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Haibun, anyone?

May 3, 2015

A couple of weeks ago I discovered haibun, an ancient Japanese literary form combining prose and haiku. Modern American haibun rubs shoulders with other short-short forms such as flash fiction. Of course I had to have a go!

I remembered an experience last summer, walking beside the River Weaver in Cheshire. And here is the result. Hope you like it.


A huge dog of Antarctic origin bounds through the tussocks. His master squats on a stone. Across the river a conveyor clanks through an elevated tunnel connecting the old salt mine to its storage dome. An orange windsock dances in the stiff southwesterly and bedraggled flags flutter.

I’m watching a cormorant fly upstream when I feel the teeth. The huge dog has taken my right wrist between its jaws. His master is oblivious. The cormorant’s wingtips clip the current as the teeth graze my skin.

The dog might have found my wrist in the field and now be offering it back.

“There’s a good lad,” I say, and he drops it.

A kindness

in the wolf’s eyes

charms me.

Paul Beech

Copyright © Paul Beech 2015

From → Poetry

  1. it is a fun style, I have tried it a few times, have read some great pieces!

    • Thanks, Sharmishtha, and welcome to my blog. I’ve always felt most at home creatively in the poetry/prose borderland, so I’m delighted to have discovered haibun – a fun form, as you say.
      All the best with your own writing,

  2. Loving this, you are an amazing talented author. :o)

    • Dear Pat, thank you so much! I enjoy your work too, the way you always put a smile on my face.
      Fond regards,

  3. Paul this Haibun is wonderful, clever, well written and holds one on the edge.
    “Watching a cormorant fly upstream when I feel the teeth. The huge dog has taken my right wrist between its jaws.”
    Then follows the Haiku.

    To me this is really good writing and I do believe this suits your style of writing Paul.



  4. Maureen, thank you, I’m so glad you like ‘Upriver’. It was fun to write and, yes, I did feel haibun might suit me as it blends prose with haiku and is a flexible form ideal for sharing experience in a direct and vivid way. I shall write more.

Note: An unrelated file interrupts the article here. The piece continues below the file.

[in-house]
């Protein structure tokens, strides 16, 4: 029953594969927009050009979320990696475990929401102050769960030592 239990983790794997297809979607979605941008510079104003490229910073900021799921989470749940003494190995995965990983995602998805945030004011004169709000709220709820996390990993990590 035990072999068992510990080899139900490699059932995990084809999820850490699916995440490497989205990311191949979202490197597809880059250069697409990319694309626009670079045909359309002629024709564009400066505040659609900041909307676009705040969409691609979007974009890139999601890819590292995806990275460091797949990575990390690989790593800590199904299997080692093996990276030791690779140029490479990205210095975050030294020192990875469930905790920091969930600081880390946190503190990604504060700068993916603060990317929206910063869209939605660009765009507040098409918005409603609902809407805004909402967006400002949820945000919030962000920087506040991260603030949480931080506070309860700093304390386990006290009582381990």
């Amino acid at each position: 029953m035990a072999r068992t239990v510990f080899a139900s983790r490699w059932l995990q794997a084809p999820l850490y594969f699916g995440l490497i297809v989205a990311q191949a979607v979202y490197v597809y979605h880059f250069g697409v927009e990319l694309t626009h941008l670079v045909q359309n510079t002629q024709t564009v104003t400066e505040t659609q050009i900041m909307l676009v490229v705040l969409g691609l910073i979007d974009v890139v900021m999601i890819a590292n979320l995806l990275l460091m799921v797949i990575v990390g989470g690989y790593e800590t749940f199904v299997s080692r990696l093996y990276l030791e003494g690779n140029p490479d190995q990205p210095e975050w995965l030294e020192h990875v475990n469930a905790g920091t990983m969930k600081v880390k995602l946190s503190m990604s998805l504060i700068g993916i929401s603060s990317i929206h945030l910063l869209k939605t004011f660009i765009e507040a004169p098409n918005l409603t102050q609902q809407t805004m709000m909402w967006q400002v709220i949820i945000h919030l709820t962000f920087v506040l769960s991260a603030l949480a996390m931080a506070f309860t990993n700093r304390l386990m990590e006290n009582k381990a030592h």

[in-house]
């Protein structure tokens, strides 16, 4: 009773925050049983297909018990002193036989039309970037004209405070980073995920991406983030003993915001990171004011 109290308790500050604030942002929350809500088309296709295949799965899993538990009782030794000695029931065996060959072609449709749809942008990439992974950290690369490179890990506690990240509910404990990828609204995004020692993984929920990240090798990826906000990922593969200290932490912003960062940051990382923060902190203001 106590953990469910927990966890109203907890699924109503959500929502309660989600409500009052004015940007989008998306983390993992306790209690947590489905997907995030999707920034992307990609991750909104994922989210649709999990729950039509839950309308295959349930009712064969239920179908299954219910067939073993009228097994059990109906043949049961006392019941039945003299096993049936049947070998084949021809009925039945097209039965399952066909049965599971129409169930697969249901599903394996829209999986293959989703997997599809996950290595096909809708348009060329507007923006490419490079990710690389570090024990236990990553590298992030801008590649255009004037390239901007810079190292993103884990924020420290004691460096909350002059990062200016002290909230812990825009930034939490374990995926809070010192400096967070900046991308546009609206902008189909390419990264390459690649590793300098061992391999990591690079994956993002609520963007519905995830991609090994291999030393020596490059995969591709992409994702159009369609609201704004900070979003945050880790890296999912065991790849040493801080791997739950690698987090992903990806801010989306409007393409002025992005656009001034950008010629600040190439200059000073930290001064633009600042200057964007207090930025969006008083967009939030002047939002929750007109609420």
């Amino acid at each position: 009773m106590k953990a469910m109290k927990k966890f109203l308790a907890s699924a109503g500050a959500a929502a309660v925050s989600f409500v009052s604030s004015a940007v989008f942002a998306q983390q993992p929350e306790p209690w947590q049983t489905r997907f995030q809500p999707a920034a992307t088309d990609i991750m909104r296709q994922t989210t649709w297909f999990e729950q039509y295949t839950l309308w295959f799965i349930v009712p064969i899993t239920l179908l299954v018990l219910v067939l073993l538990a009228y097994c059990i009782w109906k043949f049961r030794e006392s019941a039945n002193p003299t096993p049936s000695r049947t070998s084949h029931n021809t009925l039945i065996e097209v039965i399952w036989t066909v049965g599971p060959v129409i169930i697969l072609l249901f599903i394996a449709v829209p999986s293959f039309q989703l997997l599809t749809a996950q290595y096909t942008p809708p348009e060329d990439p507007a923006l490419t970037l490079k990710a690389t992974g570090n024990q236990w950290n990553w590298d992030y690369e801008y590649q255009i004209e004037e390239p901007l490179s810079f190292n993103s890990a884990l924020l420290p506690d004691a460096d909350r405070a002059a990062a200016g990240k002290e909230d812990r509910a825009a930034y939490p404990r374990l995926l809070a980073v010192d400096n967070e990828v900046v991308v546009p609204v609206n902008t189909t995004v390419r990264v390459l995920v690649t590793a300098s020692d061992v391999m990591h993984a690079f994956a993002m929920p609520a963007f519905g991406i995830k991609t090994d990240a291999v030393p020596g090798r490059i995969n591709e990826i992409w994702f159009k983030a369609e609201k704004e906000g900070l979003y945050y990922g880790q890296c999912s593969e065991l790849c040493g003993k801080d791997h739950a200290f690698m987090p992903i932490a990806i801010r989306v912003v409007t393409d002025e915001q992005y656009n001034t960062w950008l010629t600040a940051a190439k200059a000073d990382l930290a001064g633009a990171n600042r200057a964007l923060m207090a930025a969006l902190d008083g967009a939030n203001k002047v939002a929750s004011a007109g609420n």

Paul x

  5. Enjoyed! I’m glad to see that haibun, unlike standalone haiku, is attracting serious attention outside the haikai literature community.

    warm regards,

    Alan, With Words

    • Thanks, Alan, and welcome to my blog. Yes, haibun should be taken seriously, as indeed should haiku. ‘Upriver’ went down well when I read it at a poetry event on the Wirral recently, and I shall be reading it again in Chester tonight.
      Congratulations on having your “drifting rain” haiku selected for the anthology ‘A Vast Sky’.

      • Thanks Paul,

        In the past I’ve written primarily performance haibun, one such was a commission to perform at Bristol Old Vic. It was a twenty minute set, hence a difficulty to get it ‘paper published’ later on.

        I’m finding a good test for performing a haibun is not to state the type of genre. A haibun should definitely stand on its own two feet whether at a poetry event or a flash fiction event.

        Another good book that I’m in that I’d highly recommend is this one:

        Haiku in English: The First Hundred Years (W. W. Norton 2013)
        ISBN 978-0-393-23947-8

        And look inside page:

        warm regards,

        Alan, With Words

      • Great tip, Alan. I followed it reading in Chester last night and my haibun did seem to stand up okay as the applause was pretty strong with a few whoops thrown in.

        Thanks for the links too.



  6. Great! 🙂

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